Astronomy and science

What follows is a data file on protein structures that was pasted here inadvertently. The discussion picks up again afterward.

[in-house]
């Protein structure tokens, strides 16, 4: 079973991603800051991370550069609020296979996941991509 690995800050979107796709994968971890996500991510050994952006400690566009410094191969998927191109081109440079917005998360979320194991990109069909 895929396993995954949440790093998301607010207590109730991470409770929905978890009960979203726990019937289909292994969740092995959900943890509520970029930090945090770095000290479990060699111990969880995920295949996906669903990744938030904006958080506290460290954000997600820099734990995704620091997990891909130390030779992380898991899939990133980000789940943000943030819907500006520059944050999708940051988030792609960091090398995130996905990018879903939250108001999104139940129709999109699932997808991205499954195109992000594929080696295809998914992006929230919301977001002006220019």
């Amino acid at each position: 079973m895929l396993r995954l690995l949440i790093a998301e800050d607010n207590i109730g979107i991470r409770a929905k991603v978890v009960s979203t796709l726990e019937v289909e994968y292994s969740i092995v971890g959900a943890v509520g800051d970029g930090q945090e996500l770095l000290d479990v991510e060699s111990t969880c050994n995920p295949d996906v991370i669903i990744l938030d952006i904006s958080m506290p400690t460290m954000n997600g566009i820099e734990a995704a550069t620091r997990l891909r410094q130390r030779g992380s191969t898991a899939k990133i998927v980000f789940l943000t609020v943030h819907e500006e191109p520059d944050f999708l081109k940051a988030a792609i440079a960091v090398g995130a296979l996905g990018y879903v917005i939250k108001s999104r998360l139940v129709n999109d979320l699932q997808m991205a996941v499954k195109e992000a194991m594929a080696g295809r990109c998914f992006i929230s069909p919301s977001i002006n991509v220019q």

The strong astronomical context the series has lends weight to the theory that the Contracts and related detritus (meteor, gates etc.) are extraterrestrial in origin. The first place to start is the denomination of each Contractor as having a Messier code, "Messier" more than likely referring to Charles Messier a French astronomer who created a catalogue of Messier objects. This implies that Contractors are astronomical objects, bolstered by their presence as stars in the false skies above Tokyo which are monitored by the Astronomical Observatory; the stars shine (or somehow change) when a Contractor uses their power and a falling star is seen when a Contractor is killed. This is all academic as it's difficult to discern what the presence of the false-sky and stars is a metaphor for, whether it is one at all. Hei (or rather Li) is seen stargazing at various points throughout the series, perhaps searching for himself amongst the stars or perhaps out of habit from his previous hobby. The astronomical connection runs deeper however as various machines amongst the PANDORA research centre are named after astronomical bodies including the Neptune particle accelerator and the Saturn anti-gate system.